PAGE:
- Category : Economist
- Type : ME
- Profile : 4/6 - Opportunistic / Role Model
- Definition : Single
- Incarnation Cross : RAX Eden 2
Franco Modigliani (June 18, 1918 – September 25, 2003) was an Italian economist naturalized American, a professor at the MIT Sloan School of Management and MIT Department of Economics who won the Nobel Memorial Prize in Economics in 1985.
Life and career
Born in Rome, Modigliani left Italy in 1939 because of his Jewish origin and antifascist views. He first went to Paris with the family of his then-girlfriend, Serena, whom he married in 1939, and then to the United States. From 1942 to 1944, he taught at Columbia University and Bard College as an instructor in economics and statistics. In 1944, he obtained his D. Soc. Sci. from the New School for Social Research working under Jacob Marschak. In 1946, he became a naturalized citizen of the United States, and in 1948, he joined the University of Illinois at Urbana-Champaign faculty.
When he was a professor at the Graduate School of Industrial Administration of Carnegie Mellon University in the 1950s and early 1960s, Modigliani made two path-breaking contributions to economic science:
Along with Merton Miller, he formulated the important Modigliani–Miller theorem in corporate finance (1958). This theorem demonstrated that under certain assumptions, the value of a firm is not affected by whether it is financed by equity (selling shares) or debt (borrowing money).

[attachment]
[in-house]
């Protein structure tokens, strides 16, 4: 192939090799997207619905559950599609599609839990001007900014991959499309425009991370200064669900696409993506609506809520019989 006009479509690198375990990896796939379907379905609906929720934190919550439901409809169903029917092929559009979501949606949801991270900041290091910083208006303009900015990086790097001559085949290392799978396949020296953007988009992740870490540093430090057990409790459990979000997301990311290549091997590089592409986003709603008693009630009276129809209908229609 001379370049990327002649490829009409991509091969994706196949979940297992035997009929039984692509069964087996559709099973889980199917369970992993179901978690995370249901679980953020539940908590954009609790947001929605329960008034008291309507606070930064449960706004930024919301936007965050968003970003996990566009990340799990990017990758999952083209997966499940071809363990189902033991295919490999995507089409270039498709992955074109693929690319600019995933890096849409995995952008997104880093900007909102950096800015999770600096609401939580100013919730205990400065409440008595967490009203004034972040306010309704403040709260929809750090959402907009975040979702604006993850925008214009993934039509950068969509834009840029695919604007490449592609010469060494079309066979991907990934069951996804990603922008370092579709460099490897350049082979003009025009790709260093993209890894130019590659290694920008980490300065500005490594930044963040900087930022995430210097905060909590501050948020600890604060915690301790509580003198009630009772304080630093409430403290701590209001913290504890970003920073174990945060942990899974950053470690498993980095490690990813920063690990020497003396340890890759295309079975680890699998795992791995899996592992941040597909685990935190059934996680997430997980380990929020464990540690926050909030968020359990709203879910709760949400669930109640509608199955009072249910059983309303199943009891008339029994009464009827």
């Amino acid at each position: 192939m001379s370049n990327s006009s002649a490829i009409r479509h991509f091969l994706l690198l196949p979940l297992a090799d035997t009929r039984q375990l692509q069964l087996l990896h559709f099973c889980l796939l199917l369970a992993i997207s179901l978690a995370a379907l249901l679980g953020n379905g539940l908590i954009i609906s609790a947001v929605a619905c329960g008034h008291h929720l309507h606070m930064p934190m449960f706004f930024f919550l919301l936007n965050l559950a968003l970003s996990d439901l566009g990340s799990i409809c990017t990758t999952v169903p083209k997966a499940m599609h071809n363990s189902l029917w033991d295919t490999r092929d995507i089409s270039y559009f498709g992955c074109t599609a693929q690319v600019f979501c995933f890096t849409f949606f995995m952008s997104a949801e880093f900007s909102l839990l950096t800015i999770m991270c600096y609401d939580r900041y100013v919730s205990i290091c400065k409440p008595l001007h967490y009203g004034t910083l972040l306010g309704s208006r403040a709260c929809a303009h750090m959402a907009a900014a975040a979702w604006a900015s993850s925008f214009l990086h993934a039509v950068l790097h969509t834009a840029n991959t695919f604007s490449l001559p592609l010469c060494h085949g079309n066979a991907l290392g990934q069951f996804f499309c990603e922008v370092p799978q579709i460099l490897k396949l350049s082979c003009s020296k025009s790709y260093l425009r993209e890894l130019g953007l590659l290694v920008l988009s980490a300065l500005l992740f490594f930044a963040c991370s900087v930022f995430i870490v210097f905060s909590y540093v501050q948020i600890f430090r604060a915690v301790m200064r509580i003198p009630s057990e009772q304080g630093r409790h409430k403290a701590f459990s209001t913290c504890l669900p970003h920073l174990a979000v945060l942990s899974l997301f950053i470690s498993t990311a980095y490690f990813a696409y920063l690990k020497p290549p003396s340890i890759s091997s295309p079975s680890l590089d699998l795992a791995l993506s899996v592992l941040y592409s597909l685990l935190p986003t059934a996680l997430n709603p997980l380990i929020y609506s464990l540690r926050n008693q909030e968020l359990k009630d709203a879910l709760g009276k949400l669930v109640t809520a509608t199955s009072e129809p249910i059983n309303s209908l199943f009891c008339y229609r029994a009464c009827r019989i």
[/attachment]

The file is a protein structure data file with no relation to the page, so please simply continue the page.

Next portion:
He was also the originator of the life-cycle hypothesis, which attempts to explain the level of saving in the economy. Modigliani proposed that consumers would aim for a stable level of consumption throughout their lifetime, for example by saving during their working years and spending during their retirement.
In 1962, he joined the faculty at MIT, achieving distinction as an Institute Professor, where he stayed until his death. In 1985 he received MIT's James R. Killian Faculty Achievement Award.
Modigliani also co-authored the textbooks, "Foundations of Financial Markets and Institutions" and "Capital Markets: Institutions and Instruments" with Frank J. Fabozzi of Yale School of Management.
In the 1990s he teamed up with Francis Vitagliano to work on a new credit card, and he also helped to oppose changes to a patent law that would be harmful to inventors.
Modigliani was a trustee of the Economists for Peace and Security.
A collection of Modigliani's papers is housed at the Rubenstein Library at Duke University.
For many years, he lived in Belmont, Massachusetts; he died in Cambridge, Massachusetts.